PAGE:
Dispatch, a poem by Andrew Neel

From Hoosier Writers 2012

“As for the metaphysical thoughts, my dear sir, allow me to say that any brain is capable of producing them, it’s just that we cannot always find the right words.”   -Senhor Jose   All the Names (Saramago)

General while enacting your order dated 25 September 19XX
Several men in the trenches began displaying aquatic symptoms
Unexplainable by the camp’s doctor.  General the infection’s spread
Writhes like an electric eel from man to man without distinction.
General my men cannot fight at the bottom of the ocean.
General Pvt. Stevens worries that his uniform conceals his gills.
General everyone is blowing bubbles.  General do you understand
The starfish?  General we refuse to close our eyes for fear
We’ll drown in our sleep.  General there are sharks.
General we’re just floating down here forgotten and tired.
General factions arise: pirates and devotees of Neptune,
Partisans of you General as also those who blame you
For the minnows between their toes and the kelp in their teeth.
General it does seem strange.  General the mermaids’
Seductions distract but we want more, General we deserve more.
Or
Do we?   General I must apologize; General it’s not so bad.
General the ocean contains many wonders.  General
It’s not always cold down here.  General just yesterday
I saw a volcano erupt beneath the sea!  Such lava!
General an octopus produces great art.
General I will explore the Titanic.  General
The ocean contains a very special species of tree.
General some days all I want to do is lay in the coral.
General an ocean circus is not what you’d expect.
General I’m an oceanic jazz man.

General the situation here at the water front is murky.
General we were not born navy men but we will try.
General tell our mothers.  General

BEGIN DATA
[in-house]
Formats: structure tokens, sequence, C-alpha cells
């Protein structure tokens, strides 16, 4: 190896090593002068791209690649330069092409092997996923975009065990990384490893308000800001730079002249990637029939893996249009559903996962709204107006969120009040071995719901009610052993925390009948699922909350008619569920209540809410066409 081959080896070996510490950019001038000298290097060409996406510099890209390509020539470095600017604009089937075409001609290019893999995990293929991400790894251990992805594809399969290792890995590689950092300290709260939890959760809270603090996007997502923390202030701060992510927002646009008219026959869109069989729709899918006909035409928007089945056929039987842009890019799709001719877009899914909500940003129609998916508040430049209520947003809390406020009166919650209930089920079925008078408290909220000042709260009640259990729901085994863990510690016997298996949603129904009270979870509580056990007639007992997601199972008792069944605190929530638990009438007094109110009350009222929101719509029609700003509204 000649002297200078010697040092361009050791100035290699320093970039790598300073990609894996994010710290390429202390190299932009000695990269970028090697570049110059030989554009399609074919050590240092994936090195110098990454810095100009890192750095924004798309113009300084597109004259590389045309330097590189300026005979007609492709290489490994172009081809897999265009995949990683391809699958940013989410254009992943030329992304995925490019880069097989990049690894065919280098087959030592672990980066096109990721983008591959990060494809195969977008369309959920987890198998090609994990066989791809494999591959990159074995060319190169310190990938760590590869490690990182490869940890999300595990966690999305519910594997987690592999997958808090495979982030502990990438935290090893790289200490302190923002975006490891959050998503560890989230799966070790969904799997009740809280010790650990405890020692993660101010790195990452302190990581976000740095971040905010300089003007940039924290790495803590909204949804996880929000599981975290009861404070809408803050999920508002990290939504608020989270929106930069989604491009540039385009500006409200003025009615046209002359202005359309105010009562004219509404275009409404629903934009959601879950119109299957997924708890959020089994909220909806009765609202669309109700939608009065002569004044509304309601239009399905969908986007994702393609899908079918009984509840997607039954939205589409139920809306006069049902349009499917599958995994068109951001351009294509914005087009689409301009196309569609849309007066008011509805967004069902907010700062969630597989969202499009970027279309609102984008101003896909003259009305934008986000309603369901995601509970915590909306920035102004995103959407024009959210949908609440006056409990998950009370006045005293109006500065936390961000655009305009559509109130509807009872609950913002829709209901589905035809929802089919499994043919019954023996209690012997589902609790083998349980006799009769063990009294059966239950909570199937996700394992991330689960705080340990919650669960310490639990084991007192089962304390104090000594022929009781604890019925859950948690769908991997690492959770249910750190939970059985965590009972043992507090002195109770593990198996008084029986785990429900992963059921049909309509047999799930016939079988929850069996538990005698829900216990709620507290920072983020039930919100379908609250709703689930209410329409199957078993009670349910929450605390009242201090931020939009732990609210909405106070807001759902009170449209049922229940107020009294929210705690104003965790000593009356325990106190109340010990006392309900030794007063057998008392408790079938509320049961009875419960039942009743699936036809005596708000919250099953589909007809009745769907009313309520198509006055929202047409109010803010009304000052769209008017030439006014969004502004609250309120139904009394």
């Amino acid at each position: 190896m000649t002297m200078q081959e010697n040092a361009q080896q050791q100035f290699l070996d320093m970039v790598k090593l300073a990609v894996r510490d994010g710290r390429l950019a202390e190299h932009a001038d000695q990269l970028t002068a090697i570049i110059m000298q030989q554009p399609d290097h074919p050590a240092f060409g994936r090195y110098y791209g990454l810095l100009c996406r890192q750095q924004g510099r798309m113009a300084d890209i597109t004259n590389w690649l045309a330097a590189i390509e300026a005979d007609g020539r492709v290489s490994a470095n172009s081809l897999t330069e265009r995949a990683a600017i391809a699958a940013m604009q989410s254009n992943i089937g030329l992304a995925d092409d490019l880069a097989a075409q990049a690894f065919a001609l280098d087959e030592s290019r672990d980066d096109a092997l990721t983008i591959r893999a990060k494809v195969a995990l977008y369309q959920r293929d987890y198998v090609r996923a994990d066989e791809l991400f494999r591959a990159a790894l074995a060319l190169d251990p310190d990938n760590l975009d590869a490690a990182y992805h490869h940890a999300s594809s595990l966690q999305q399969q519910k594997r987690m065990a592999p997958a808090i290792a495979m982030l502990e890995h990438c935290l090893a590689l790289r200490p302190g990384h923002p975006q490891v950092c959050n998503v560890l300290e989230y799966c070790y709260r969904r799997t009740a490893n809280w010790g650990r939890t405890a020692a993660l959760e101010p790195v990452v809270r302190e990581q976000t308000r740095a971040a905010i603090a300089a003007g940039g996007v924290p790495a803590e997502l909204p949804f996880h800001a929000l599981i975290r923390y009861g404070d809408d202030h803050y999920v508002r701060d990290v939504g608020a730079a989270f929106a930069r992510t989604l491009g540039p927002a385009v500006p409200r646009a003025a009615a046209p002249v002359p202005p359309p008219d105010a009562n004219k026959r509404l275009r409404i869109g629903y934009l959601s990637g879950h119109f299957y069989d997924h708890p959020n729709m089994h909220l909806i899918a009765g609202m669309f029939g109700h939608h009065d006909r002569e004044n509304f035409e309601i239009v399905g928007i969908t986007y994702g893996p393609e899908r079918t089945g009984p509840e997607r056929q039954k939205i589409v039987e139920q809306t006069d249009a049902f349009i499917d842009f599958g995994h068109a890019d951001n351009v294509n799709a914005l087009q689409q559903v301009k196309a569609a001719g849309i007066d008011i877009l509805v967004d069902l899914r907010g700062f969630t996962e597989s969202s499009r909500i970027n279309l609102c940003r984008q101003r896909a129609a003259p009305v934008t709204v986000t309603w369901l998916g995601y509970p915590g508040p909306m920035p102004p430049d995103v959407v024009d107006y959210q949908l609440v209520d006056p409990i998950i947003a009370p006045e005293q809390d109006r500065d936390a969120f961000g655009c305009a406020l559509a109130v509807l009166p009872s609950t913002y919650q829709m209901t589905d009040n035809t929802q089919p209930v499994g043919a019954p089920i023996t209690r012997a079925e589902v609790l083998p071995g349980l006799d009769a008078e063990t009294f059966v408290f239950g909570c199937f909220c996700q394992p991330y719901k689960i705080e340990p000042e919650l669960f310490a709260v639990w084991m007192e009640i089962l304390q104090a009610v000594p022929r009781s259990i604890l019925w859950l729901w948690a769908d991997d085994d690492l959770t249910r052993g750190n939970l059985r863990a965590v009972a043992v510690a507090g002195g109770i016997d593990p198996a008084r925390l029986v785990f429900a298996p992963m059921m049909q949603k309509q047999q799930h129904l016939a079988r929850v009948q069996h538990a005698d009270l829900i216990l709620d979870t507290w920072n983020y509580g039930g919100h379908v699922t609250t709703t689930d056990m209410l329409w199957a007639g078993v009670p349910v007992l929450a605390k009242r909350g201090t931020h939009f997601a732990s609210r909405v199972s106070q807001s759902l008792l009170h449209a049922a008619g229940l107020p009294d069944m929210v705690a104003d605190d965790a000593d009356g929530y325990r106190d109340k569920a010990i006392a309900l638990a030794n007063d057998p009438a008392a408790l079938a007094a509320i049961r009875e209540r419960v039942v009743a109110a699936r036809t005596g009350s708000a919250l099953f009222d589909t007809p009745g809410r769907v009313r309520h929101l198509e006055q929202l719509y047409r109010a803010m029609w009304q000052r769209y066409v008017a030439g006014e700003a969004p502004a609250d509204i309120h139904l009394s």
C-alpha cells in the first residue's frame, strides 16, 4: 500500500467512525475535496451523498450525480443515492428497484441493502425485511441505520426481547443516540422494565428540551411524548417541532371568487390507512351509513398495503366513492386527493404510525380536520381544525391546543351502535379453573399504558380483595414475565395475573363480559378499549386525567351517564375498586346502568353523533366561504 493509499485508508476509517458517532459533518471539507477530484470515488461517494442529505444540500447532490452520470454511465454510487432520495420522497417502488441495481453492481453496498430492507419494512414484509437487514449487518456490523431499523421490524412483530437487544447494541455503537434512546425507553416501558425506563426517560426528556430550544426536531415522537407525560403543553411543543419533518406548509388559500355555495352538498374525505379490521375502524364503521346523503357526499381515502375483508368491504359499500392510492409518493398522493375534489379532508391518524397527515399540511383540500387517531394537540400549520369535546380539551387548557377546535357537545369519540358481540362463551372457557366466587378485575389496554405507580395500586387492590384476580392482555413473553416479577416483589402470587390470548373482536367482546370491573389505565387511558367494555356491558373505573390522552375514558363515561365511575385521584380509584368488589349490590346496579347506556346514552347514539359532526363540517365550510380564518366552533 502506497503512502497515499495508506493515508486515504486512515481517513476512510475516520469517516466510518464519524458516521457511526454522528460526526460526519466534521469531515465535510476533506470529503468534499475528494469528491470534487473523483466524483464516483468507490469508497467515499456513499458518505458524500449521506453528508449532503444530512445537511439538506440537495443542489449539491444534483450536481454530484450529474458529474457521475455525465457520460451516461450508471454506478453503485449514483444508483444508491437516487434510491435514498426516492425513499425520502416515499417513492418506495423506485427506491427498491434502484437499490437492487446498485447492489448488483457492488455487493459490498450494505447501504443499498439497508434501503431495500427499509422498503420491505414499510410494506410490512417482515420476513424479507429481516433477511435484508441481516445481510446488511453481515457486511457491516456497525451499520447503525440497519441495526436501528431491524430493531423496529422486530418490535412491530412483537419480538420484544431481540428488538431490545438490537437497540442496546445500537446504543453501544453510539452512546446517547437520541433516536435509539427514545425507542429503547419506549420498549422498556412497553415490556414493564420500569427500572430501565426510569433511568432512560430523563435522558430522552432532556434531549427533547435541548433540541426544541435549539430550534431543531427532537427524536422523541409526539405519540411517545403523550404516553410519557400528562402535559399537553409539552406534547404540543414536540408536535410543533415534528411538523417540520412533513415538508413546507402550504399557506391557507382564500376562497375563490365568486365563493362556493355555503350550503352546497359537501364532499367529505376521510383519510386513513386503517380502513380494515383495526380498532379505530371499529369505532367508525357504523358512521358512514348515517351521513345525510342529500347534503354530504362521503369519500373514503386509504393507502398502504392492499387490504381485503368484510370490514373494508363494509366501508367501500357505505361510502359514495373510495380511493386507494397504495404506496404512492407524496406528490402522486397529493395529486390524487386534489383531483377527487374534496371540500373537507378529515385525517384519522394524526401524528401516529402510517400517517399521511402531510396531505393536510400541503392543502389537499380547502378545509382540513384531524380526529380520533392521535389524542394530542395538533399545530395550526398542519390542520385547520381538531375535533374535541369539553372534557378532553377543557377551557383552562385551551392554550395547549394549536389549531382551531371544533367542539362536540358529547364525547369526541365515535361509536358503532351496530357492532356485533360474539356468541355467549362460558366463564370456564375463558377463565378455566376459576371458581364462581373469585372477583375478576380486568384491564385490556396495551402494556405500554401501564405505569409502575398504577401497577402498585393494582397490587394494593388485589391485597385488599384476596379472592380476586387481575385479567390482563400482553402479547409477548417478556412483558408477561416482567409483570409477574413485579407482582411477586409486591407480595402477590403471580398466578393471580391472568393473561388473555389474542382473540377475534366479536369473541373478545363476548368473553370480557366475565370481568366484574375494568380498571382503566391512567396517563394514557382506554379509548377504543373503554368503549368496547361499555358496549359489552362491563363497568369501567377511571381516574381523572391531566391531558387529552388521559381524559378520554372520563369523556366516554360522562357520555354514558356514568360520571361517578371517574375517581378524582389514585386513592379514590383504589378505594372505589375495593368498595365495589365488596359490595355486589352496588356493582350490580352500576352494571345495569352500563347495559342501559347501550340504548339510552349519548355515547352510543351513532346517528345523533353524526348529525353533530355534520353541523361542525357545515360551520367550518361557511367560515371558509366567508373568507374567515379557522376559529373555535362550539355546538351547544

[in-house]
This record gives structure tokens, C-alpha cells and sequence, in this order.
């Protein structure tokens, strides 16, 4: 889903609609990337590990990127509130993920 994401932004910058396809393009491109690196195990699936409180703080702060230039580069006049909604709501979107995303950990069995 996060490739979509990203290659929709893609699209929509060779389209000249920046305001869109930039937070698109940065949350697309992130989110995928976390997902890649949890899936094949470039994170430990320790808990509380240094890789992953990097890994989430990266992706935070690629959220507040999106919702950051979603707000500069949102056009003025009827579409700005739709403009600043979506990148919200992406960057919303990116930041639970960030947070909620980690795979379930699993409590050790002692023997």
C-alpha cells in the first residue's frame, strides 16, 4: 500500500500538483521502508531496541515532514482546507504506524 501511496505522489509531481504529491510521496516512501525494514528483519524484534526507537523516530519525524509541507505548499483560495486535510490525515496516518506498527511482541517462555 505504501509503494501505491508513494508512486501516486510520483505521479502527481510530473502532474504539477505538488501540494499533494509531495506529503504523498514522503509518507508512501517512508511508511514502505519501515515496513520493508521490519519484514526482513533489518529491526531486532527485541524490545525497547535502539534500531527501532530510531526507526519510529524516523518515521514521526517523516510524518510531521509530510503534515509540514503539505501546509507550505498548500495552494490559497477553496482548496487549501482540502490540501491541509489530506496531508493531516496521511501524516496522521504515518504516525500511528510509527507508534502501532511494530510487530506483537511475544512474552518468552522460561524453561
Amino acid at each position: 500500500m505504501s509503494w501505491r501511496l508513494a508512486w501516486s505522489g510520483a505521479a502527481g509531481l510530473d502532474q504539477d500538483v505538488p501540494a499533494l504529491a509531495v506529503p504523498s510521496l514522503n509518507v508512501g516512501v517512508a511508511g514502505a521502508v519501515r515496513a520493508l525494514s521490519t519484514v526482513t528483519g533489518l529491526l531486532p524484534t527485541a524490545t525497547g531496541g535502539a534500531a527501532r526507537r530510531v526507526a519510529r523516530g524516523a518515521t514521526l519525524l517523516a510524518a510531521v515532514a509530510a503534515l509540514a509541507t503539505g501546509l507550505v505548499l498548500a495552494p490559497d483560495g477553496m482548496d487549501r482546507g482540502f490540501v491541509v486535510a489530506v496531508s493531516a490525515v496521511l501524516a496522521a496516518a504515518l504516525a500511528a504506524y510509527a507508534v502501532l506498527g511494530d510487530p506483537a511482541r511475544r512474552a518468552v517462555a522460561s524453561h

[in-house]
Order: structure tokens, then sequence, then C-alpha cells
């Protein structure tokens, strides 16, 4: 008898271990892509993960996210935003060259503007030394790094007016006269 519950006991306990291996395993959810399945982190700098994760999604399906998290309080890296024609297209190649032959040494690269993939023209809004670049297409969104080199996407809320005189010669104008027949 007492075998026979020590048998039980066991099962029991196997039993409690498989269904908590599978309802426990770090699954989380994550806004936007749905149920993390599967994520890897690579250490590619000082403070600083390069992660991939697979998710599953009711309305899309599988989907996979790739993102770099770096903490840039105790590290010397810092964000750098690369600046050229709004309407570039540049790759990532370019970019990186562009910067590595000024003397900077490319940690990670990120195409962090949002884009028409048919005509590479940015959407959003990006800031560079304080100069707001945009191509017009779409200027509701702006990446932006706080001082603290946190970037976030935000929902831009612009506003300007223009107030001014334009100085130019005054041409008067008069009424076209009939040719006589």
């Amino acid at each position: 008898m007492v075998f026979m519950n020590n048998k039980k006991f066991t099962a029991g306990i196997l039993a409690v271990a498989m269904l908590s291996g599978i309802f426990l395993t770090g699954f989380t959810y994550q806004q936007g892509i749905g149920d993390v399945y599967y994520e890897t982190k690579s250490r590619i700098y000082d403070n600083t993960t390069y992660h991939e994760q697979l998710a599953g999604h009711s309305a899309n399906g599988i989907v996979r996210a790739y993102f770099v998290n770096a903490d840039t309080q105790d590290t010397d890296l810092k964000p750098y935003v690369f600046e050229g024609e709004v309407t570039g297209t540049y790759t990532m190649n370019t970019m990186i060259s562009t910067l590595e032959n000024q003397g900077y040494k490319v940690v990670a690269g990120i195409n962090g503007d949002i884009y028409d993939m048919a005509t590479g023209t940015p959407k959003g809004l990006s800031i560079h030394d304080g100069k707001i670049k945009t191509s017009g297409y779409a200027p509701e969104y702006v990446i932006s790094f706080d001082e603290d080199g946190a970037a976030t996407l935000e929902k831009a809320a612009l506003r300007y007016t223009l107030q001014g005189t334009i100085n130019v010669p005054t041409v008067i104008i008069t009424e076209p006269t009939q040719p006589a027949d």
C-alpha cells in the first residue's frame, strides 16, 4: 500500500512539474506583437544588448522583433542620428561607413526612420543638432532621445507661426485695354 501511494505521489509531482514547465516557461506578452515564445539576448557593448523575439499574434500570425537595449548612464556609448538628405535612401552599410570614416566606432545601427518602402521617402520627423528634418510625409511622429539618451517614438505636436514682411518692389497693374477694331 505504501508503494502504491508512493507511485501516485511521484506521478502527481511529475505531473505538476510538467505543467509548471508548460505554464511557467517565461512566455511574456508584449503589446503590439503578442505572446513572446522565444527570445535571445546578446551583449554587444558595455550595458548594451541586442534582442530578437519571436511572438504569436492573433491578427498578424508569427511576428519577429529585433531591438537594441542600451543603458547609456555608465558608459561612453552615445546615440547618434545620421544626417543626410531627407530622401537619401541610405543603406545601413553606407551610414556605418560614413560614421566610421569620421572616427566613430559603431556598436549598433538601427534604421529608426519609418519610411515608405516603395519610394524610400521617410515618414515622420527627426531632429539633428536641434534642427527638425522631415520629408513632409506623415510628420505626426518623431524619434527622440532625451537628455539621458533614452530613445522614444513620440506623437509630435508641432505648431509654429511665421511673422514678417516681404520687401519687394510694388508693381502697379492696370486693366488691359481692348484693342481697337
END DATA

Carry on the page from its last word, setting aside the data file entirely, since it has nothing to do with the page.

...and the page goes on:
We may never walk on land again.

Between the Lines, a poem by Riley Poynter

From Hoosier Writers 2012 by Riley Poynter

The majority of our population never rises to greatness,
we are destined to answer essay questions
ordained to be known as only
the inerasable pencil.
I am finished with being chewed on, dropped off, and thrown out.
Who remembers the times of our ancestors, the days of our fathers?
Laboring on the front line of literature, quill and ink.
Our numbers have grown,
but we have changed.
We are common items,
no longer tools used to shape a country
No longer are we
Mightier Than The Sword.

 

Catch and Release, a poem by Ryan P Norris

From Hoosier Writers 2012 by Ryan P Norris

I have a little dog, about the size of a bluegill.  Her tail end swings back and forth when she walks.  Late in the darkness of sleepy time in my living room she trolls the floor, sniffing, the way I imagine a small fish sniffs for drifting morsels in a cold lake after midnight, after the retirees climb ashore and their aluminum boats rock against moldy docks.

She circles my legs and I snatch her up in the net of my hands and she squirms on my lap.  Snow packs the windows and a flame ignites in the tin box called furnace.  A long blue flame stretching along the furnace grate.  She wiggles, wanting free, black marbles in her eye sockets shining.  I lift her barrel chest on my palm and lower her into the dense darkness.  She shoots away, her tail end back and forth, into the emptiness, towards the deep heat.

Plum Grove, a short story by Lowell R Torres

From Hoosier Writers 2012 by Lowell R Torres

I spent the spring 2005 semester studying abroad at Edge Hill University in Ormskirk, a tiny village right outside of Liverpool, England.  My favorite class that semester was the creative writing class, as it was different from every other CW class I’d participated in before or since.  One very different activity was a field trip to the Tate Art Gallery in Liverpool, where our assignment was to find a piece of art and write a short story about it.

The piece I eventually chose was Plum Grove, by Peter Howson and it depicted a brutal scene from the fighting between Bosnia and Herzegovina in the early 1990s.  My story changes that setting to somewhere in the south during the US Civil War.